Inter-species and intraspecific variations in mitochondrial DNA (mtDNA) were observed in a bioinformatics analysis of the mitochondrial genomic sequences of 11 animal species. Some highly conserved regions were identified in the mitochondrial 12S and 16S ribosomal RNA (rRNA) genes of these species. To test whether these sequences are universally conserved, primers were designed to target the conserved regions of these two genes and were used to amplify DNA from 21 animal tissues, including two of unknown origin. By sequencing these PCR amplicons and aligning the sequences to a database of non-redundant nucleotide sequences, it was confirmed that these amplicons aligned specifically to mtDNA sequences from the expected species of origin. This molecular technique, when combined with bioinformatics, provides a reliable method for the taxonomic classification of animal tissues.
Traditionally, species identification techniques are protein-based, including isoelectric focusing (IEF) and immunological methods1. IEF is not suitable for heated or fixed samples. Immunological methods, which rely on antibodies, can be affected by cross-reaction with closely related proteins. In contrast, nucleic acid-based analytics are specific, sensitive and reliable2.
In recent years, multiple DNA-based approaches have been developed for species identification, including DNA hybridization, restriction enzyme digestion, random PCR amplification, species-specific PCR primer use and DNA sequencing3,4,5,6,7,8,9,10,11,12. A critical evaluation of all of these methods should focus on their discriminatory powers and reproducibilities. One of the great achievements of modern biology has been the development of accurate and reliable technologies for the rapid screening of DNA sequence variations. In this report, we demonstrate the importance of the mitochondrial DNA (mtDNA) sequencing technique, combined with bioinformatics, for the detection and identification of animal species from tissues.
With few exceptions, the cells of all eukaryotic species contain mitochondria. The mitochondrial genome comprises a double-stranded DNA molecule of approximately 16 kb in length and accounts for 1% to 2% of the total DNA in mammalian cells. The mitochondrial genome encodes the following 13 essential oxidative phosphorylation subunit proteins/polypeptides: seven subunits of Complex I (ND1-6 and ND4L), one subunit of Complex III (Cytb), three subunits of Complex IV (COI-III) and two subunits of Complex V (ATPase 6 and 8). It also encodes two rRNAs (12S rRNA and 16S rRNA) and 22 tRNAs that are required for mitochondrial protein synthesis13,14,15,16. Mitochondria possess their own organelle-specific DNA replication, transcription and translation systems13,14,15,16.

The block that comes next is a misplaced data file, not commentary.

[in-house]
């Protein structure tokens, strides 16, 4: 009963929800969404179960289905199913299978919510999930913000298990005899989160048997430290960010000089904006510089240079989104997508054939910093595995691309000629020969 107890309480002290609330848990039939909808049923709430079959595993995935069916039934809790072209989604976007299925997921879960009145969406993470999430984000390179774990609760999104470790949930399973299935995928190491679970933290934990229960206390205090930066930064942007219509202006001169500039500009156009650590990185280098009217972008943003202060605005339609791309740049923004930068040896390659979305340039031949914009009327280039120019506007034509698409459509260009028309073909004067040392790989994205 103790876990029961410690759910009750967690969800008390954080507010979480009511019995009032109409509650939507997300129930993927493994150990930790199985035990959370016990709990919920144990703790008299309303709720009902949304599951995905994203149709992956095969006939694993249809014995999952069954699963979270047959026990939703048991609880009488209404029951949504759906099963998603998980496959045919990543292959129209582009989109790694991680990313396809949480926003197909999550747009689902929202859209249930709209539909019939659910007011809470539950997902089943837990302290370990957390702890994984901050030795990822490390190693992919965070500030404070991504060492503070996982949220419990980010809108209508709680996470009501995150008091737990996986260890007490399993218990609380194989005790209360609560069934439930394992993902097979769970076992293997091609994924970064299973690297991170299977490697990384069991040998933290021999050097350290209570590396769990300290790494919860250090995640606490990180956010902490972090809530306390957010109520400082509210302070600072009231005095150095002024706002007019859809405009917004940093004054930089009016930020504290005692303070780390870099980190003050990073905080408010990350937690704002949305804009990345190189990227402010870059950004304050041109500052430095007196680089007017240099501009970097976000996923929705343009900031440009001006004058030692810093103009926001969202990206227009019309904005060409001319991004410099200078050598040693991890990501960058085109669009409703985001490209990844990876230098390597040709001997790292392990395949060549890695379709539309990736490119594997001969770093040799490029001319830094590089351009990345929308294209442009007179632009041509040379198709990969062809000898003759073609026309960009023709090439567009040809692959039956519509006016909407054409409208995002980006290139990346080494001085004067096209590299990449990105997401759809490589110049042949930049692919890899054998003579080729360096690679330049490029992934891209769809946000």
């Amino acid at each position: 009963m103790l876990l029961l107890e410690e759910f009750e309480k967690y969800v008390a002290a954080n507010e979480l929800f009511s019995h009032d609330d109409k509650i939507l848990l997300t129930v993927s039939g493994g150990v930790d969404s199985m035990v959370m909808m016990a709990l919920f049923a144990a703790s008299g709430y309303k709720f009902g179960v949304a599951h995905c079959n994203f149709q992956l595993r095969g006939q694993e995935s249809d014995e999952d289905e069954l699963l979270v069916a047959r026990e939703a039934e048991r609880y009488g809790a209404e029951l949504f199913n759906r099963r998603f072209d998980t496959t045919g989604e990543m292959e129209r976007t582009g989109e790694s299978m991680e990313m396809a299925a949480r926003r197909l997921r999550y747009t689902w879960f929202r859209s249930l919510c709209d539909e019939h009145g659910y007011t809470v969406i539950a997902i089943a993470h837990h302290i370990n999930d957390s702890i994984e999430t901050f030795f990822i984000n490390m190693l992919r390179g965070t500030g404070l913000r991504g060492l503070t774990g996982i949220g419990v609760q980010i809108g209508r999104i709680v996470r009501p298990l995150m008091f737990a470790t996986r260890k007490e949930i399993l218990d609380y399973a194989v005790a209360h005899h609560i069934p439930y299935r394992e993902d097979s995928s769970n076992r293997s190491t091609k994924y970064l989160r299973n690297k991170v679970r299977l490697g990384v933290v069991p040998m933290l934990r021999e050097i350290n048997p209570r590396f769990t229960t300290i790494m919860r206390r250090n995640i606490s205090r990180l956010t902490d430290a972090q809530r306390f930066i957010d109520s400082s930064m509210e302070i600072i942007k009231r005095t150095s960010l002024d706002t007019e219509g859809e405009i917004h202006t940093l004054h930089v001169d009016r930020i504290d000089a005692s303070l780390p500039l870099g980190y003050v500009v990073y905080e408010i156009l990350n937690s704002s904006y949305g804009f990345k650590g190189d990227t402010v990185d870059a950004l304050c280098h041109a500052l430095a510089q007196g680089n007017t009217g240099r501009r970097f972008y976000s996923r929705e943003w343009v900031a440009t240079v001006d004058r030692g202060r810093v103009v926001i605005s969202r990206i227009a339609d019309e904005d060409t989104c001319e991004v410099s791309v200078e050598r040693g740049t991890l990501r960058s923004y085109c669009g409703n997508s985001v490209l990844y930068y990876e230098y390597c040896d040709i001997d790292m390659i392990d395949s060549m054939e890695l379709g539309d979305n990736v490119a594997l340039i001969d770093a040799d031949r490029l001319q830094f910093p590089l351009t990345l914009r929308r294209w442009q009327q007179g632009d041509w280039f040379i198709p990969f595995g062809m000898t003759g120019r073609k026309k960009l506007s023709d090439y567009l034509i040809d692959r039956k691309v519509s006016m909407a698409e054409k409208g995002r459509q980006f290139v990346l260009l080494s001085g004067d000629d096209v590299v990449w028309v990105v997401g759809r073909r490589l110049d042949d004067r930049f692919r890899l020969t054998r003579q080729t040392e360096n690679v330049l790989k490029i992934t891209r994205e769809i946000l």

Typical animal mtDNA has a high mutation rate and an exceptional organizational economy, with rare non-coding segments. The accelerated evolutionary rate of animal mtDNA implies that significant amounts of sequence variation could be observed in closely related species—a useful feature for species identification procedures. Moreover, in most species, mtDNA is maternally transmitted17,18 because of the simple dilution of sperm mtDNA by an egg, degradation of sperm mtDNA in the fertilized egg, or failure of sperm mtDNA to enter the egg. This maternal inheritance greatly simplifies the interpretation of species identification results. mtDNA can be isolated from hair in the absence of nuclear DNA and is also easier to retrieve from low-quantity and/or degraded DNA samples, as it is present at many copies per cell, thus providing a clear advantage over nuclear genome-based methods of species identification19.
Analysis of interspecies and intraspecific sequence variations in the mitochondrial genome
The two ribosomal RNAs (12S rRNA and 16S rRNA) encoded by the mitochondrial genome are necessary for the translation of messenger RNAs into mitochondrial proteins. The 12S and 16S rRNA genes occupy 1/16 and 1/10 of the entire mitochondrial genome, respectively. Similar to other mitochondrial genes, in animal mtDNA, these two mitochondrial genes have numerous nucleotide substitutions. In human mtDNA, 297 nucleotide substitutions have been reported in the 12S rRNA gene (31% of the gene) and 413 in the 16S rRNA gene (25%) when comparison with standard Anderson's mtDNA.
There are large differences in mtDNA across animal species. Therefore, primers that amplify specific segments of human mtDNA would not be expected to amplify the corresponding segments of mtDNA from other species. Nonetheless, when we attempted to design conserved primers to obtain the full mtDNA genomic sequences of mouse and Plecoglossus altivelis (fish), we found that some mtDNA regions in the mitochondrial genomes of these two species were highly similar to those in human mtDNA, particularly in the mitochondrial 12S and 16S rRNA genes. Furthermore, It was analyzed the mitochondrial genomic sequences of species-homologous segments of mtDNA from 11 animal species, including fish (Plecoglossus altivelis), amphibians (Xenopus laevis) and mammals (Mus musculus, Bos Taurus, Pan Paniscus, Gorilla gorilla, Lemur catta, Cebus albifrons, Tarsius bancanus, Hylobates lar and Homo sapiens). The GenBank Accession numbers, full mitochondrial genome lengths and locations and lengths of the 12S and 16S rRNA genes for these mtDNA are shown in Table 1. The gene lengths varied from 819 bp (Xenopus laevis) to 958 bp (Cebus albifrons and Tarsius bancanus) in the 12S rRNA gene and from 1558 bp (Hylobates lar and Gorilla gorilla) to 1713 bp (Xenopus laevis) in the 16S rRNA gene. To identify whether a few highly conserved regions present in the mitochondrial 12S and 16S rRNA genes among the mitochondrial genomes, a bioinformatics analysis of the mitochondrial genomic sequences of 11 animal species would be carried out.